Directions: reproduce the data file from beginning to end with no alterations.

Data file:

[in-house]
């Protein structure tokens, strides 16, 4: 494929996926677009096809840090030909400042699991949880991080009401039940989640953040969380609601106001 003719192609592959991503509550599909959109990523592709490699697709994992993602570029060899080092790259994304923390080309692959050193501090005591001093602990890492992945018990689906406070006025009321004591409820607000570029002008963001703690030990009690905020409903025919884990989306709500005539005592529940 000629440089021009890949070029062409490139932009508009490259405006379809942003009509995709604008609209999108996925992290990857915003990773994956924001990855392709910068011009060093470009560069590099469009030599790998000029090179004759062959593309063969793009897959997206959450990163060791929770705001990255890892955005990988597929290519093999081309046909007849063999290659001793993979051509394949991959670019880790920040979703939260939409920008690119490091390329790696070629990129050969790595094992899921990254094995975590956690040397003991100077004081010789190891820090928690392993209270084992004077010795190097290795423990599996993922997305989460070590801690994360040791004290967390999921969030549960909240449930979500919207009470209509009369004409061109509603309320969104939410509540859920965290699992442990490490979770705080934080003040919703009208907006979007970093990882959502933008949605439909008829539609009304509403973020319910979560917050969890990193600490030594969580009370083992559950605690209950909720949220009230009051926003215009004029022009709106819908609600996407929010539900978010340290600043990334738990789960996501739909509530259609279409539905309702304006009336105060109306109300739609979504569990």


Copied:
[in-house]
């Protein structure tokens, strides 16, 4: 494929996926677009096809840090030909400042699991949880991080009401039940989640953040969380609601106001 003719192609592959991503509550599909959109990523592709490699697709994992993602570029060899080092790259994304923390080309692959050193501090005591001093602990890492992945018990689906406070006025009321004591409820607000570029002008963001703690030990009690905020409903025919884990989306709500005539005592529940 000629440089021009890949070029062409490139932009508009490259405006379809942003009509995709604008609209999108996925992290990857915003990773994956924001990855392709910068011009060093470009560069590099469009030599790998000029090179004759062959593309063969793009897959997206959450990163060791929770705001990255890892955005990988597929290519093999081309046909007849063999290659001793993979051509394949991959670019880790920040979703939260939409920008690119490091390329790696070629990129050969790595094992899921990254094995975590956690040397003991100077004081010789190891820090928690392993209270084992004077010795190097290795423990599996993922997305989460070590801690994360040791004290967390999921969030549960909240449930979500919207009470209509009369004409061109509603309320969104939410509540859920965290699992442990490490979770705080934080003040919703009208907006979007970093990882959502933008949605439909008829539609009304509403973020319910979560917050969890990193600490030594969580009370083992559950605690209950909720949220009230009051926003215009004029022009709106819908609600996407929010539900978010340290600043990334738990789960996501739909509530259609279409539905309702304006009336105060109306109300739609979504569990």